Litchfield county. First settled, 1738. Incorporated, 1739. Population, 1830, 2,001. Kent is 50 miles W. from Hartford, 50 N.W. from New Haven, and 15 W. from Litchfield. This is a mountainous township, with some fine land on the banks of the Housatonick, which passes through its western border. Good iron ore is found here. There are three furnaces in town but the manufacture of iron is not so extensive as formerly. The Housatonick, calm and still, winding gracefully at the foot of a high and rugged mountain, renders the scenery from the neat and quiet village, highly picturesque and beautiful.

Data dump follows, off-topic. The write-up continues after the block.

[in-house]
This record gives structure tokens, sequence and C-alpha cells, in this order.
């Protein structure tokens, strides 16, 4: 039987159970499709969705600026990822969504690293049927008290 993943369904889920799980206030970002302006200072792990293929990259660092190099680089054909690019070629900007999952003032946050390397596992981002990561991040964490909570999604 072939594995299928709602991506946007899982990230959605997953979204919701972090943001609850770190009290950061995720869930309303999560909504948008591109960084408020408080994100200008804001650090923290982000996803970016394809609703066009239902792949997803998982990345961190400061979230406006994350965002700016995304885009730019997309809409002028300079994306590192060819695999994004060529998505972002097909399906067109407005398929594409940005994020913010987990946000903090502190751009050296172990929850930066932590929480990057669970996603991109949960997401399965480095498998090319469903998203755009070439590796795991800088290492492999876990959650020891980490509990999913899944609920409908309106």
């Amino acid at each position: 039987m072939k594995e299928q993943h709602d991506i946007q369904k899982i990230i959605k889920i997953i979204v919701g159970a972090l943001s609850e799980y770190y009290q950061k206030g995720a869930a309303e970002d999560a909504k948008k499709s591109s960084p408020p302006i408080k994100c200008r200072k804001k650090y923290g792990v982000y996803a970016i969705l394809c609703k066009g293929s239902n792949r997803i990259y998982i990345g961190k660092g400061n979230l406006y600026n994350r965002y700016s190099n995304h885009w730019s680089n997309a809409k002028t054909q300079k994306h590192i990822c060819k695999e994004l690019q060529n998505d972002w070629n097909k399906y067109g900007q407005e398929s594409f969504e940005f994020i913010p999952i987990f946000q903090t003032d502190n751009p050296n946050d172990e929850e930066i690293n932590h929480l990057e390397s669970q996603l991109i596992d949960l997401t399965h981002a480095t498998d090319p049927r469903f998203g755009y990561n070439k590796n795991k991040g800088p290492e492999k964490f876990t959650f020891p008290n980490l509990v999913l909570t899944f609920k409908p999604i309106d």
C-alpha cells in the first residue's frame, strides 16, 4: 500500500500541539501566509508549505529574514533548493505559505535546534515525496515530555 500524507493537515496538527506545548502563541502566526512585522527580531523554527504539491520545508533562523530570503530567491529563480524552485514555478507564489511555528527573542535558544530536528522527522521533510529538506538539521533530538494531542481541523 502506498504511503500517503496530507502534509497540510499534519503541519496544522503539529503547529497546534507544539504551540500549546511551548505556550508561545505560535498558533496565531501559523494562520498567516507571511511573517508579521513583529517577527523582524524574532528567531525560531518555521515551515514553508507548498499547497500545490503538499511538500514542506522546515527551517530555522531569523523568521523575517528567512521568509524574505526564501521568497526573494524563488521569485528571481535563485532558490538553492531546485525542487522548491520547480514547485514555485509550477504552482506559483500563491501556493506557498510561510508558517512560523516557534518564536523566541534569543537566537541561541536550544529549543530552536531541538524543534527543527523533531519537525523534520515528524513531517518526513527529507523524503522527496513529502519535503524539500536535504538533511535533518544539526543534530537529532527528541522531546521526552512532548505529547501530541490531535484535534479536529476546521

"There is in this town," says Dr. Trumbull, "convincing evidence that it was a grand seat of the native inhabitants of this country, before Indians, who more lately inhabited it, had any residence in it. There are arrow heads, stone pots, and a sort of knives, and various kinds of utensils, frequently found by the English, of such curious workmanship as exceeds all the skill of any Indians since the English came to this country and became acquainted with them.—These were not only found when the town was first settled, but they are still found on the sides of the Housatonic river."